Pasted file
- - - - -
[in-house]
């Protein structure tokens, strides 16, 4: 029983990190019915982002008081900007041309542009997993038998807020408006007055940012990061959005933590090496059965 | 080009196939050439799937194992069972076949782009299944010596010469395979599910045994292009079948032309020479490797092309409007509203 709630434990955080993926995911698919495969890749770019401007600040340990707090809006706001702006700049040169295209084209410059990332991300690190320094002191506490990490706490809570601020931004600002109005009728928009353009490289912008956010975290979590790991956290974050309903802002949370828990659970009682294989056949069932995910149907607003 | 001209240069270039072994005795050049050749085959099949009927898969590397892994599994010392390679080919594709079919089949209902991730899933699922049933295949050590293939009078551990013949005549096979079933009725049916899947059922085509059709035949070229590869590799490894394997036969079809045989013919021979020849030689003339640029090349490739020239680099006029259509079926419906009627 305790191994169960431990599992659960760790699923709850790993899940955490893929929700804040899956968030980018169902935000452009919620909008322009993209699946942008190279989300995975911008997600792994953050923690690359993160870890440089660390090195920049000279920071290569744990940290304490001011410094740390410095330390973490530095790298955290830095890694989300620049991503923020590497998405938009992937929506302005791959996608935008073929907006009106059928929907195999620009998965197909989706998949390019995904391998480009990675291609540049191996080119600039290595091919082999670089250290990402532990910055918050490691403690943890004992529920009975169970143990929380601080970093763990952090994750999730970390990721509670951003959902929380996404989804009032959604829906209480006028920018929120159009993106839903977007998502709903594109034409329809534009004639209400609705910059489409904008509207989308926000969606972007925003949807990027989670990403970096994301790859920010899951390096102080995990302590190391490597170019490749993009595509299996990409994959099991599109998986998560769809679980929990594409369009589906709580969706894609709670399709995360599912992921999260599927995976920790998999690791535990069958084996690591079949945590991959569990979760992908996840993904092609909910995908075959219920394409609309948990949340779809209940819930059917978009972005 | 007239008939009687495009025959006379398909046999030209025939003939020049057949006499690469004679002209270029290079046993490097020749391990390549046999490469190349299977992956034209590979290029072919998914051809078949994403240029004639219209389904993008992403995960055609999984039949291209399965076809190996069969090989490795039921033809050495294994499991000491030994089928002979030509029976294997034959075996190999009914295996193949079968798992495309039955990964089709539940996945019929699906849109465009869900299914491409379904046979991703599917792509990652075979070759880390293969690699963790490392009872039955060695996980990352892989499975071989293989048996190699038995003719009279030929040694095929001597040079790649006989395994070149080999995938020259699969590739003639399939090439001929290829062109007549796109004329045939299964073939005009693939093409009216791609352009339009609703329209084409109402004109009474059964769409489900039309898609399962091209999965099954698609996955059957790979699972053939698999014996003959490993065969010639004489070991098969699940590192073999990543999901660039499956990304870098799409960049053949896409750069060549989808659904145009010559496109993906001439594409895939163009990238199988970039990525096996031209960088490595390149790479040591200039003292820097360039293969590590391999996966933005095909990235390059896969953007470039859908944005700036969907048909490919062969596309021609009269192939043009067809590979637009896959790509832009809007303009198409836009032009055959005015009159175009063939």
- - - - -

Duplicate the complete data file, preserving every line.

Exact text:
[in-house]
């Protein structure tokens, strides 16, 4: 029983990190019915982002008081900007041309542009997993038998807020408006007055940012990061959005933590090496059965 | 080009196939050439799937194992069972076949782009299944010596010469395979599910045994292009079948032309020479490797092309409007509203 709630434990955080993926995911698919495969890749770019401007600040340990707090809006706001702006700049040169295209084209410059990332991300690190320094002191506490990490706490809570601020931004600002109005009728928009353009490289912008956010975290979590790991956290974050309903802002949370828990659970009682294989056949069932995910149907607003 | 001209240069270039072994005795050049050749085959099949009927898969590397892994599994010392390679080919594709079919089949209902991730899933699922049933295949050590293939009078551990013949005549096979079933009725049916899947059922085509059709035949070229590869590799490894394997036969079809045989013919021979020849030689003339640029090349490739020239680099006029259509079926419906009627 305790191994169960431990599992659960760790699923709850790993899940955490893929929700804040899956968030980018169902935000452009919620909008322009993209699946942008190279989300995975911008997600792994953050923690690359993160870890440089660390090195920049000279920071290569744990940290304490001011410094740390410095330390973490530095790298955290830095890694989300620049991503923020590497998405938009992937929506302005791959996608935008073929907006009106059928929907195999620009998965197909989706998949390019995904391998480009990675291609540049191996080119600039290595091919082999670089250290990402532990910055918050490691403690943890004992529920009975169970143990929380601080970093763990952090994750999730970390990721509670951003959902929380996404989804009032959604829906209480006028920018929120159009993106839903977007998502709903594109034409329809534009004639209400609705910059489409904008509207989308926000969606972007925003949807990027989670990403970096994301790859920010899951390096102080995990302590190391490597170019490749993009595509299996990409994959099991599109998986998560769809679980929990594409369009589906709580969706894609709670399709995360599912992921999260599927995976920790998999690791535990069958084996690591079949945590991959569990979760992908996840993904092609909910995908075959219920394409609309948990949340779809209940819930059917978009972005 | 007239008939009687495009025959006379398909046999030209025939003939020049057949006499690469004679002209270029290079046993490097020749391990390549046999490469190349299977992956034209590979290029072919998914051809078949994403240029004639219209389904993008992403995960055609999984039949291209399965076809190996069969090989490795039921033809050495294994499991000491030994089928002979030509029976294997034959075996190999009914295996193949079968798992495309039955990964089709539940996945019929699906849109465009869900299914491409379904046979991703599917792509990652075979070759880390293969690699963790490392009872039955060695996980990352892989499975071989293989048996190699038995003719009279030929040694095929001597040079790649006989395994070149080999995938020259699969590739003639399939090439001929290829062109007549796109004329045939299964073939005009693939093409009216791609352009339009609703329209084409109402004109009474059964769409489900039309898609399962091209999965099954698609996955059957790979699972053939698999014996003959490993065969010639004489070991098969699940590192073999990543999901660039499956990304870098799409960049053949896409750069060549989808659904145009010559496109993906001439594409895939163009990238199988970039990525096996031209960088490595390149790479040591200039003292820097360039293969590590391999996966933005095909990235390059896969953007470039859908944005700036969907048909490919062969596309021609009269192939043009067809590979637009896959790509832009809007303009198409836009032009055959005015009159175009063939």